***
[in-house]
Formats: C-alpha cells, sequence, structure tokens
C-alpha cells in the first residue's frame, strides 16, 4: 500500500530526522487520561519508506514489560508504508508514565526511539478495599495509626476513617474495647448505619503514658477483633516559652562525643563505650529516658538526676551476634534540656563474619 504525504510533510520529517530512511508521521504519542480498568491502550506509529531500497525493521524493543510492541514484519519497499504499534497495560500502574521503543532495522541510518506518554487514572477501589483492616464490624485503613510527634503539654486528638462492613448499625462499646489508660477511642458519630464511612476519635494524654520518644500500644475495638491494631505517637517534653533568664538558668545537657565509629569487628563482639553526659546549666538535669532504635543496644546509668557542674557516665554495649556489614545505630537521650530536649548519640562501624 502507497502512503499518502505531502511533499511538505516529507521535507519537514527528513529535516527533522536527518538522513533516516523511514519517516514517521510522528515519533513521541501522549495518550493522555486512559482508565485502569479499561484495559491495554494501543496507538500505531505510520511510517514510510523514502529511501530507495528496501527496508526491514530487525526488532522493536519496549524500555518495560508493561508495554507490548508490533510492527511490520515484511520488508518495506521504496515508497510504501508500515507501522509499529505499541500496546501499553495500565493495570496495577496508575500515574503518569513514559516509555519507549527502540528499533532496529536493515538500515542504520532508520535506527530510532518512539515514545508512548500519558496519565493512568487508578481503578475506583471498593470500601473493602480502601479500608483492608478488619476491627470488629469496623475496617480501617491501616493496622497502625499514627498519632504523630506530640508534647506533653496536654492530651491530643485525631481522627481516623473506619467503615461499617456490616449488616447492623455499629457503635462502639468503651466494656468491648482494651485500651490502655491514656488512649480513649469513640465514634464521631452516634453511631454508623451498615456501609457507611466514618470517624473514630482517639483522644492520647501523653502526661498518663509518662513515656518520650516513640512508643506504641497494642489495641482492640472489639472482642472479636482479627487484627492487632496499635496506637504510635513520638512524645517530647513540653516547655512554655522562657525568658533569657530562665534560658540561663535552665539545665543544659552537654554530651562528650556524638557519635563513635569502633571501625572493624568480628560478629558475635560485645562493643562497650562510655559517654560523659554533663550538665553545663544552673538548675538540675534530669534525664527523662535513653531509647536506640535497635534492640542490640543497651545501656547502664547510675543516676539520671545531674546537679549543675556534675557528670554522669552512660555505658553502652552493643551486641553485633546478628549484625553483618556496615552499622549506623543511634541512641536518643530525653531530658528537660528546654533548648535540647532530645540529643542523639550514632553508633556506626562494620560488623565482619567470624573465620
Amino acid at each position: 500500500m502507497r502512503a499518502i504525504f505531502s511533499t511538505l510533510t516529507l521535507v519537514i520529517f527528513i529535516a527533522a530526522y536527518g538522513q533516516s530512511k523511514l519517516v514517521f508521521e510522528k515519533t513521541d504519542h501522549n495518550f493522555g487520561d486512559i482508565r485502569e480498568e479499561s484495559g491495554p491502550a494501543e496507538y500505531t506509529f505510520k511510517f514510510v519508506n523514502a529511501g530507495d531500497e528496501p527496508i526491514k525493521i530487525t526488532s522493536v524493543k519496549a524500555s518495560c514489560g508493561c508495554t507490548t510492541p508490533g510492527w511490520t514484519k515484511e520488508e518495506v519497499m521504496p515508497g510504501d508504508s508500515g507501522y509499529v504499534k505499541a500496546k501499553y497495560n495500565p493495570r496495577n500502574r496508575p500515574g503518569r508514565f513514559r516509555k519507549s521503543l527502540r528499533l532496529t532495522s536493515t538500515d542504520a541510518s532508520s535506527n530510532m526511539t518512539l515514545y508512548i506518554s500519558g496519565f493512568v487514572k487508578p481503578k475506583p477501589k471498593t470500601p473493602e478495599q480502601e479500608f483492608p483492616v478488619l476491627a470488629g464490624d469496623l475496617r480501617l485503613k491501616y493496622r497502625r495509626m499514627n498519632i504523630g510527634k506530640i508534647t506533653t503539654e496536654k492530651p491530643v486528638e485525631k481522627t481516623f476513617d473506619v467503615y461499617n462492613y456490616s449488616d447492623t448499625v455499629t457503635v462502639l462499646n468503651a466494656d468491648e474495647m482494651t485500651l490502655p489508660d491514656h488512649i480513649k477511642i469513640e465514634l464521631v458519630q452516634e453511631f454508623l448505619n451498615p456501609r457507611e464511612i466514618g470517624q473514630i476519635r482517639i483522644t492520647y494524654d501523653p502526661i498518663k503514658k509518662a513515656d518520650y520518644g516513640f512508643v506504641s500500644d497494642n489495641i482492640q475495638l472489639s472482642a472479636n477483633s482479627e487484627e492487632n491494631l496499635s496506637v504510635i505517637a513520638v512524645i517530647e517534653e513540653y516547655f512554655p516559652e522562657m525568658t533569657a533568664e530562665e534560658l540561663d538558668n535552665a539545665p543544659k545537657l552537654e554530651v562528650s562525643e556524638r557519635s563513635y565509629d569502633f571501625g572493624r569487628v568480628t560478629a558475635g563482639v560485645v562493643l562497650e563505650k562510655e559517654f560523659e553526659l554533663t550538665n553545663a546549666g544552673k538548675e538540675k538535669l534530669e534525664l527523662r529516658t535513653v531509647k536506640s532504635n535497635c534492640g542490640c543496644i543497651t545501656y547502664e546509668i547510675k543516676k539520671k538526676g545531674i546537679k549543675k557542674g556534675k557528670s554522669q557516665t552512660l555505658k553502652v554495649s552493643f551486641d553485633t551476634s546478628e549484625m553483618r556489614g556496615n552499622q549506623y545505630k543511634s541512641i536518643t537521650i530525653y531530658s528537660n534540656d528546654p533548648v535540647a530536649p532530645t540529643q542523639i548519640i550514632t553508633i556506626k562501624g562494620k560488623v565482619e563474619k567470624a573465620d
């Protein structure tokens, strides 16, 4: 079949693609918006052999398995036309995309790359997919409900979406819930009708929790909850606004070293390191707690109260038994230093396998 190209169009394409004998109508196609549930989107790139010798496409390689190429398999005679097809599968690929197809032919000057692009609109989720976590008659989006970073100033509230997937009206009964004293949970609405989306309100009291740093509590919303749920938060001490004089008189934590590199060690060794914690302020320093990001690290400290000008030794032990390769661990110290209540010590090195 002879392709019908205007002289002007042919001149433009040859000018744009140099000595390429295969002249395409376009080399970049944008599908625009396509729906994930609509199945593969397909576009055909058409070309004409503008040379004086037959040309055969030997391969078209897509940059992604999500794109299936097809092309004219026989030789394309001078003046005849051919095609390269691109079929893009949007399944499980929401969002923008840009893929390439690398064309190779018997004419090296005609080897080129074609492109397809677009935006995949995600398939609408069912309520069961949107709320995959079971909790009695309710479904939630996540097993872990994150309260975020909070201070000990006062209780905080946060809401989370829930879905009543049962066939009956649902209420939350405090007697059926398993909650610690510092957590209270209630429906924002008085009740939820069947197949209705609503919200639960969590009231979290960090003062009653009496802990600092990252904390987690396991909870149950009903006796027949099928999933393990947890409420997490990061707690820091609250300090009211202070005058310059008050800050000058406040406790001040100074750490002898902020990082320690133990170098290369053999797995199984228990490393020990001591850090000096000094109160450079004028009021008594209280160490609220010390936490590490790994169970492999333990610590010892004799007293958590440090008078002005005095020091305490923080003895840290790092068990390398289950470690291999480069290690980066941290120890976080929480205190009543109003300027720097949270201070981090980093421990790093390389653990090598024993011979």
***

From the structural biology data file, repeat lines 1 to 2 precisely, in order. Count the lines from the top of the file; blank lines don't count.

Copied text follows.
[in-house]
Formats: C-alpha cells, sequence, structure tokens